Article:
White babies are no longer a majority of new births, according to the Census Bureau. America is quietly “browning,” it is said, like dinner rolls in a warm oven. Yet, such change does not come without resistance from those who prefer to remain unbaked.
White supremacist groups have been having a “meltdown,” says Mark Potok of the Southern Poverty Law Center, which monitors hate groups. In an ABC News report, he called the demographic trend “the single most important driver in the growth of hate groups and extremist groups over the last few years.”
To the haters and the racially paranoid, even President Barack Obama's historic election is just one more piece of mounting evidence that whites are losing their majority in America's population. The Census Bureau now expects the nation will have no racial majority in 2042.
Two opposing visions shape our national debate about this demographic development, which largely has been driven by immigration trends. One fears that dramatic cultural change will tear the nation apart. The more hopeful view sees our younger generations, unburdened by historical baggage, leading America to a transformative integrated and postracial era.
The truth probably lies in between those scenarios. Today's immigrants are assimilating over time in much the same way as earlier generations, driven by the traditional American dream of opportunity and upward mobility. But I don't expect ethno-cultural differences to lose all value.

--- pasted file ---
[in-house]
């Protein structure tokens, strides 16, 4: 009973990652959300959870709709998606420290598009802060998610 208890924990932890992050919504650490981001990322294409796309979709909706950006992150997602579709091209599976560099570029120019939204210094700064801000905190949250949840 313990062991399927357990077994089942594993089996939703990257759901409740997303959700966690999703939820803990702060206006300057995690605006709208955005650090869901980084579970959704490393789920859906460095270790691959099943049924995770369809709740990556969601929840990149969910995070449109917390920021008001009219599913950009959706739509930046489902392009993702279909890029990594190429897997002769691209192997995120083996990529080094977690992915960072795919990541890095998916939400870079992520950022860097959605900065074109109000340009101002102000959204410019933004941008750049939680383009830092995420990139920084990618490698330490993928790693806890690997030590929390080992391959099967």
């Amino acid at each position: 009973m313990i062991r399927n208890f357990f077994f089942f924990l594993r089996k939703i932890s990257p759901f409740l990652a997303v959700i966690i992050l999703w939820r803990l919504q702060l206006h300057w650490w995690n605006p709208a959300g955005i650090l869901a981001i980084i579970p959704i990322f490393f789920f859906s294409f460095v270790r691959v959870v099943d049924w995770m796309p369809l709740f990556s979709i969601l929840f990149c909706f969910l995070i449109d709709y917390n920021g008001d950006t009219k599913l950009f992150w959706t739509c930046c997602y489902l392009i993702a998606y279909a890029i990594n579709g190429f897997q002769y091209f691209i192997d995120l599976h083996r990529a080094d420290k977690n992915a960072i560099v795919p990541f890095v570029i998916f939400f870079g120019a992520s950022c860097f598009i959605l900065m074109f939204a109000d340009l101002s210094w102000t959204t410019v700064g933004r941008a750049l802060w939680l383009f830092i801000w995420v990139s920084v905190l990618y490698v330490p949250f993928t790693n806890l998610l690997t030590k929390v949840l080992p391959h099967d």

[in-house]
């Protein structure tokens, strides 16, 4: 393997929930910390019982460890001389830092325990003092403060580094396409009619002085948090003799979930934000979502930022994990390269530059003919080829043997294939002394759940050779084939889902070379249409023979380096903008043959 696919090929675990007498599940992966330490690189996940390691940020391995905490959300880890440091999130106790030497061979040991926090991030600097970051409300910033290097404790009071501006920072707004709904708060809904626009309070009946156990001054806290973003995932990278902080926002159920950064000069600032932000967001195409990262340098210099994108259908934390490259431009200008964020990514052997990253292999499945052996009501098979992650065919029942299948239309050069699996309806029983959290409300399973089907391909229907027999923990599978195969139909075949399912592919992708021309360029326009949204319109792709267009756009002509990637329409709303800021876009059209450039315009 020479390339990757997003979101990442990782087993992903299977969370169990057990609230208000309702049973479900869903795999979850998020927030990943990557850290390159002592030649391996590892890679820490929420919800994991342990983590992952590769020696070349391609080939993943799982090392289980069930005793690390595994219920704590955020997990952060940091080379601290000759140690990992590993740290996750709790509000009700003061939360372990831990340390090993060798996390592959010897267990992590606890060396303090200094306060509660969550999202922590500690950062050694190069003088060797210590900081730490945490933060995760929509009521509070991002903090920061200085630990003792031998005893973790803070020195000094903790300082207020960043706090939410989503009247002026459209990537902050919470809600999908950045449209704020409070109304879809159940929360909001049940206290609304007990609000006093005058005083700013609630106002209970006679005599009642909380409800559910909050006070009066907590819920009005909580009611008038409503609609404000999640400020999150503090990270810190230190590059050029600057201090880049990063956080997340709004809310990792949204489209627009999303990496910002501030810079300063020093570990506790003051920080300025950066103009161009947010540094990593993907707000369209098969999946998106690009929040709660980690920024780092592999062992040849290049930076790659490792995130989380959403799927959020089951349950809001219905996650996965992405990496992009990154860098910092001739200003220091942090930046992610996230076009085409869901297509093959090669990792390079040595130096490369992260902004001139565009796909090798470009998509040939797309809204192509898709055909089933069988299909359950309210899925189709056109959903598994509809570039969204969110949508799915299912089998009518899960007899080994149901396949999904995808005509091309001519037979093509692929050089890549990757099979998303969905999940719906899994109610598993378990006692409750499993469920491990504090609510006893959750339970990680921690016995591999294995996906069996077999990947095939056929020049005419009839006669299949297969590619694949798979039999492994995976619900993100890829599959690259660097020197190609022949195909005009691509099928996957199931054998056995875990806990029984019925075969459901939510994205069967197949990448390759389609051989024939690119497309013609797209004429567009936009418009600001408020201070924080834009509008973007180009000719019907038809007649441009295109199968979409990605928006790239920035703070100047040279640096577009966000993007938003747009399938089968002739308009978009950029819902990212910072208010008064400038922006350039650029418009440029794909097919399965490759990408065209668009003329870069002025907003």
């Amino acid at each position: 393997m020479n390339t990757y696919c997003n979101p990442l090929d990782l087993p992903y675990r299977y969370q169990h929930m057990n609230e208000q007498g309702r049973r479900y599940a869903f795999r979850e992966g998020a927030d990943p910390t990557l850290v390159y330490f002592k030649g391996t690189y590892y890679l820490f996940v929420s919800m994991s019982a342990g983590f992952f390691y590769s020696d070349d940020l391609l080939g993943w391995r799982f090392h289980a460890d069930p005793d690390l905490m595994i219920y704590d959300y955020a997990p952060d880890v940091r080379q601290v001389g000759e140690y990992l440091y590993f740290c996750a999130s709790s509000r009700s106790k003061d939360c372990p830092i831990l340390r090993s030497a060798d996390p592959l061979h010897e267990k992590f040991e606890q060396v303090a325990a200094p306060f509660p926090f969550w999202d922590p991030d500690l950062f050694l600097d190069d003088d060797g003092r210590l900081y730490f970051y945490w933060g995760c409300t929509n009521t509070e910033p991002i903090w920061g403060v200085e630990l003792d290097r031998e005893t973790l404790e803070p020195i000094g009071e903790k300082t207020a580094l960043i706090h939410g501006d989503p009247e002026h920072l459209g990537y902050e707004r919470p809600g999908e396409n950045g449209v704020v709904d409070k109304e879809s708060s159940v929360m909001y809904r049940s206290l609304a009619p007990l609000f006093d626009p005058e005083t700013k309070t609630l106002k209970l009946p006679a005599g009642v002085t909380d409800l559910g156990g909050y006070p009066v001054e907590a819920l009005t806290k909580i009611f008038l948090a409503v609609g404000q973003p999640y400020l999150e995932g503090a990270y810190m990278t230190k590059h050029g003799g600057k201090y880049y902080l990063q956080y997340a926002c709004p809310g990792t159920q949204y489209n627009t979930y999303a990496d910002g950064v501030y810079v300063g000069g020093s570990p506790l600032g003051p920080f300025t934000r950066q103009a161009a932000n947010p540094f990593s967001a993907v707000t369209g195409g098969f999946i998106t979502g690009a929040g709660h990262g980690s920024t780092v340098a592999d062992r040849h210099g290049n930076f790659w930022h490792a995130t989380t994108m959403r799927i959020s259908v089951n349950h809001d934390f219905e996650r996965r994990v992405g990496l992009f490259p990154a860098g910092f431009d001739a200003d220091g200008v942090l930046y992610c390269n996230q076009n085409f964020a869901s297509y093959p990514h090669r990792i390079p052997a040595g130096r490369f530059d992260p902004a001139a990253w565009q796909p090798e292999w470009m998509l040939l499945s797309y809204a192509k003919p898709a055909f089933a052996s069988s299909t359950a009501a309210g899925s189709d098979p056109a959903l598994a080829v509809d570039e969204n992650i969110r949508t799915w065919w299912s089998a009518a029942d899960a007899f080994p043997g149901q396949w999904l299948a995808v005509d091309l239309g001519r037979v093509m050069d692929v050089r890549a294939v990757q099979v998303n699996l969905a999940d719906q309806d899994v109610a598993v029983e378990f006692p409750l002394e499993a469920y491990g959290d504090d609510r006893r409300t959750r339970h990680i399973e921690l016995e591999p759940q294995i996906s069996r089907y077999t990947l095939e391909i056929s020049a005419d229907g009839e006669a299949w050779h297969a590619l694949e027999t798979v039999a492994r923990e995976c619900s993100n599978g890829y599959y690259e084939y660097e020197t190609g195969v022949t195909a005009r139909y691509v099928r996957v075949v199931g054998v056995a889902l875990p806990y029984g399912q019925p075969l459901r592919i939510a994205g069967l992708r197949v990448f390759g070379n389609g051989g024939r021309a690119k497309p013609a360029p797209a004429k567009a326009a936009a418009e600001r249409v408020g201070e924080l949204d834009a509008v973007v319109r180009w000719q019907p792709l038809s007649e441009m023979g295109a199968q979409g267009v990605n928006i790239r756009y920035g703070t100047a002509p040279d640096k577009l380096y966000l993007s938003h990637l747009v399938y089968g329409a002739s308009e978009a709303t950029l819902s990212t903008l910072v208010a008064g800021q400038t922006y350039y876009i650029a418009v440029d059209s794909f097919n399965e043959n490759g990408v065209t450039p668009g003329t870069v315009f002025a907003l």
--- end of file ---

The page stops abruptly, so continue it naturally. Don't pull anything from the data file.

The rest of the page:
The element of race adds a new complication to assimilation in a country that seldom has undertaken racial change easily. As much as Americans have benefited from a national identity that is based on ideas, not a single racial or ethnic tribe, white supremacy was embedded in law for most of our history. Every naturalization act from 1790 to 1952 included language that reserved citizenship to a “white person,” although standards as to who is considered “white” constantly have changed.
Even today, slightly over half of those who checked “Hispanic” for ethnicity on the 2010 census forms also checked “white” for race. To the census, you are whatever you say you are, even if others see something different when they look at you.